In 2016, the State of Wisconsin Bureau of Procurement won a George Cronin Award for Procurement Excellence from the National Association of Procurement Officials (NASPO). The bureau received the Cronin Silver Award for its IT Procurement Best Practices Playbook and was a finalist for its negotiations training. But they weren’t separate achievements.

The idea for the negotiation class came first. Andrea Welch, who now co-teaches the negotiations class with her colleague Ceotrid Gilbert, explains. “The office had always been floating around the idea of a negotiation class to fill a gap in learning. The gap appeared between the award and the executed contract.”

Sara Redford, the Enterprise IT Sourcing unit’s supervisor now, and Welch developed a prototype training and grew the course into what it is today: a one-day class, with role playing and a simulated negotiation. The class uses the widely-accepted win-win model of Fisher, Ury and Patton’s Getting to Yes. The course explores team negotiation strategies in the context of common procurement scenarios like requests for proposals, contract execution, and contract renewals. The course breaks the negotiation process down into its processes: planning, strategies “at the table,” and closing. The course includes countering persuasion tactics like authority ploys, good cop/bad cop, and deception.

The original idea evolved. Redford received a request from the regional NIGP affiliate, the Wisconsin Association for Public Procurement. Redford was asked whether she could conduct training about best practices in IT procurement. Much from the negotiations class was borrowed for the presentation. When I asked Redford about the origin of the class’ eventual theme, Playbook, I could virtually sense a smile. After all this was football-crazy Wisconsin!

The request from WAPP came at the same time the National Association of State Chief Information Officers (NASCIO) was collaborating with NASPO on identifying needed reform to IT procurement practices. Among the concerns, IT staff was not used effectively in negotiation. The Playbook training reinforced the importance of teamwork and good customer service. It told the IT procurement professionals’ side of the story. And it was fun!
When I noted the common themes between the negotiations and IT Playbook classes, Redford’s eyes virtually lit up. “Negotiation is a big part of IT procurement.” Gilbert came from the private sector in IT procurement and brings an IT perspective to negotiation. Likewise, Welch had a prior assignment in the Division of Enterprise Technology.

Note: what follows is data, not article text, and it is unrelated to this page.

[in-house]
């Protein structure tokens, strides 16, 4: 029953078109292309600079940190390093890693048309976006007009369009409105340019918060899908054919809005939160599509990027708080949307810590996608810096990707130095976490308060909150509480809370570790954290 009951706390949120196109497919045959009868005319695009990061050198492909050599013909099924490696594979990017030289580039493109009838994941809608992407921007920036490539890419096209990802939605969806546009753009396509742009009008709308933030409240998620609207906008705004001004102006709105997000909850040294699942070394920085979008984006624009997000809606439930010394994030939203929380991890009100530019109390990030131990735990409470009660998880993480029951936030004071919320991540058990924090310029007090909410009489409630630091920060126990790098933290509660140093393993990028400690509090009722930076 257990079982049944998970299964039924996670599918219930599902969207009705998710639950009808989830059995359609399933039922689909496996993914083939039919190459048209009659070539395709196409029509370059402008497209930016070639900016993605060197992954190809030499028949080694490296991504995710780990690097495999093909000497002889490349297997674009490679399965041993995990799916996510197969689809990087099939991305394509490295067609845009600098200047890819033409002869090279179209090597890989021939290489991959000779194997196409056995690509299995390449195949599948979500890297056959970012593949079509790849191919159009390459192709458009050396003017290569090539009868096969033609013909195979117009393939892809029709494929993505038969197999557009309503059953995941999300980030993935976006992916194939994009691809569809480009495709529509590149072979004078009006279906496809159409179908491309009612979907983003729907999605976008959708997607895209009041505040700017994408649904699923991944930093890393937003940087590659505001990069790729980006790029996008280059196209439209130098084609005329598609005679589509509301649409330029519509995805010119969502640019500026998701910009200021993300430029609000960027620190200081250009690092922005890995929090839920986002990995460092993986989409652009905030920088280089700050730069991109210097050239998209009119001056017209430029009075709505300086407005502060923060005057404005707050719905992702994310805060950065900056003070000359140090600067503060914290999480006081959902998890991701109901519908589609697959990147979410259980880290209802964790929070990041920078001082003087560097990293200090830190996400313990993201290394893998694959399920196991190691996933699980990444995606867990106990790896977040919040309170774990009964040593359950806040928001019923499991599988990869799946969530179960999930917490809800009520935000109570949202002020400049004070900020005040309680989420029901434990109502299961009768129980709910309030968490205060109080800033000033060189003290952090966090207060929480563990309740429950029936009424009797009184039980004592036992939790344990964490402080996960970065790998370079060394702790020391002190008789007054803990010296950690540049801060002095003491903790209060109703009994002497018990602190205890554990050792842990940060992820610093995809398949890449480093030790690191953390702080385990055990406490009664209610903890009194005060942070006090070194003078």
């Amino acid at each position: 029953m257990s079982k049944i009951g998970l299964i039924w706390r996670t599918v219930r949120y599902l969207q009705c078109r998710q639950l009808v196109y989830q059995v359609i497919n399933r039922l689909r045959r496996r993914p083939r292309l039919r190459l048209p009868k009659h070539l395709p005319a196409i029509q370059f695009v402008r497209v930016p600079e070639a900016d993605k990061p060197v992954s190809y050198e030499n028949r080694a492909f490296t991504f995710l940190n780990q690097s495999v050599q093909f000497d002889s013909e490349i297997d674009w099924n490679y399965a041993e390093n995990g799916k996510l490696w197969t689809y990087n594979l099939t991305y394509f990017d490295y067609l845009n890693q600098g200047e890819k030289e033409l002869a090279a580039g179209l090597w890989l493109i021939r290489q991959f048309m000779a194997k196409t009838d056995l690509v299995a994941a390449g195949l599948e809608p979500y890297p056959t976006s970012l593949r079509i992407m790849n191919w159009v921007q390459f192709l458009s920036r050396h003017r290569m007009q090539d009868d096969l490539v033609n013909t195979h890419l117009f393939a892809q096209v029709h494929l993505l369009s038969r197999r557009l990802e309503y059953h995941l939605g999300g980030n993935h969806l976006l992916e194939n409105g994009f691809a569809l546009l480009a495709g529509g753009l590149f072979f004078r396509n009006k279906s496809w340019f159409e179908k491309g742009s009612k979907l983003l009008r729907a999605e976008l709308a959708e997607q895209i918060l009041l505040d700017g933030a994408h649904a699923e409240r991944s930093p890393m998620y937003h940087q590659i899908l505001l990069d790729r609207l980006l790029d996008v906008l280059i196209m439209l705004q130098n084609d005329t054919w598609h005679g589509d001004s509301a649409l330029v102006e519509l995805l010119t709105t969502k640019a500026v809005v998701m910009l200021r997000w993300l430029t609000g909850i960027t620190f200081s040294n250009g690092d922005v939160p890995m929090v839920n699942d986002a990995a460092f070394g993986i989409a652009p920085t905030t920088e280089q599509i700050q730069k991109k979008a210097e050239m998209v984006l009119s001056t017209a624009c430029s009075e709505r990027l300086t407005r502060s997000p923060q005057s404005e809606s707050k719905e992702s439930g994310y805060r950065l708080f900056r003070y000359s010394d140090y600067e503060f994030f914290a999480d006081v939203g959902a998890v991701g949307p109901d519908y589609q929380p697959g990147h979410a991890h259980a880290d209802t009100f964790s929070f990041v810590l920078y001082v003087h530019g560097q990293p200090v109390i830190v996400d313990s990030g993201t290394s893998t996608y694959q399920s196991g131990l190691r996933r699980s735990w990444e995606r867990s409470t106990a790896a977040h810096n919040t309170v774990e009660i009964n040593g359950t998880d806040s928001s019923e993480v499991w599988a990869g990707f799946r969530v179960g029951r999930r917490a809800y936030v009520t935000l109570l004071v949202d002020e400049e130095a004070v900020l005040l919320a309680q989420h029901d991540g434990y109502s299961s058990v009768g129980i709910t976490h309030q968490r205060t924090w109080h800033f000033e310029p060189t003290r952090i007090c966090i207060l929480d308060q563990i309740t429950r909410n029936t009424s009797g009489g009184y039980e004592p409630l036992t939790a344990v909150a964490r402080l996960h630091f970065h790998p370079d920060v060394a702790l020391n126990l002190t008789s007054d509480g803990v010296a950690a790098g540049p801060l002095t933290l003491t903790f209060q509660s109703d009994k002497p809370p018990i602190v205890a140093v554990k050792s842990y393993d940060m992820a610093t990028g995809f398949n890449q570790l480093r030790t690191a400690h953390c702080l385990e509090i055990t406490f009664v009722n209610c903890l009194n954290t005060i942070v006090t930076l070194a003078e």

One of the IT class plays is the importance of talking to customers early and often. Now there are monthly strategy meetings with management in the Division of Enterprise Technology. On new RFP projects, there are early planning meetings. The unit also meets periodically with the business units of the IT division so the procurement office can better understand the financial aspects of the division’s planning cycle.

Another play, named “karma chameleon,” advises procurement professionals to satisfy the roles that customers require. One role is facilitator. Welch is trained in facilitation and finds the facilitator role spot on. A facilitative approach is especially useful in diffusing perceptions of being overbearing or infringing on others’ expected roles. Gilbert builds on the idea of roles, concluding, “There has to be a clarity of roles between IT project managers and procurement.”

The Playbook teaches very progressive supplier strategies, including capitalizing on the relationships with vendors. According to Redford, there has been resistance from some procurement professionals who draw a bright line between the procurement office and vendors. She dispels common myths by pressing course attendees to find the actual laws and regulations that underlie some of the folklore about what exactly can be done in procurement. What do the laws actually require?

Other plays emphasize the necessity keeping a watchful eye on negotiations, a principle that shows up in both the Playbook and negotiations classes. The state has experienced unplanned internal conversations occurring in front of the suppliers. Often a strong relationship is developed through prior contractual relationships, but once a new sourcing project is undertaken, there needs to be some professional distance. Yet, the training places importance on informal information gathering such as vendor roundtables, even one-and-one meetings with vendors up until a solicitation is published.

The negotiations training has received rave reviews. Redford was asked to present a webinar about the Playbook to NASCIO members. Redford, Welch and Gilbert also presented two one-hour webinars to a national audience of NASPO membership that can be found on YouTube.
The Playbook project has improved customer relationships. Where before IT requirements were well down the road to development before the procurement office was contacted, now there are more face-to-face meetings and better planning. What started as a kernel of an idea for a negotiations class evolved into powerful, innovative learning reaching state procurement and information technology offices nationally.

Well played!

Richard Pennington, J.D., LL.M., CPPO is general counsel to NASPO ValuePoint. He is the author of Seeing Excellence: Learning from Great Procurement Teams.

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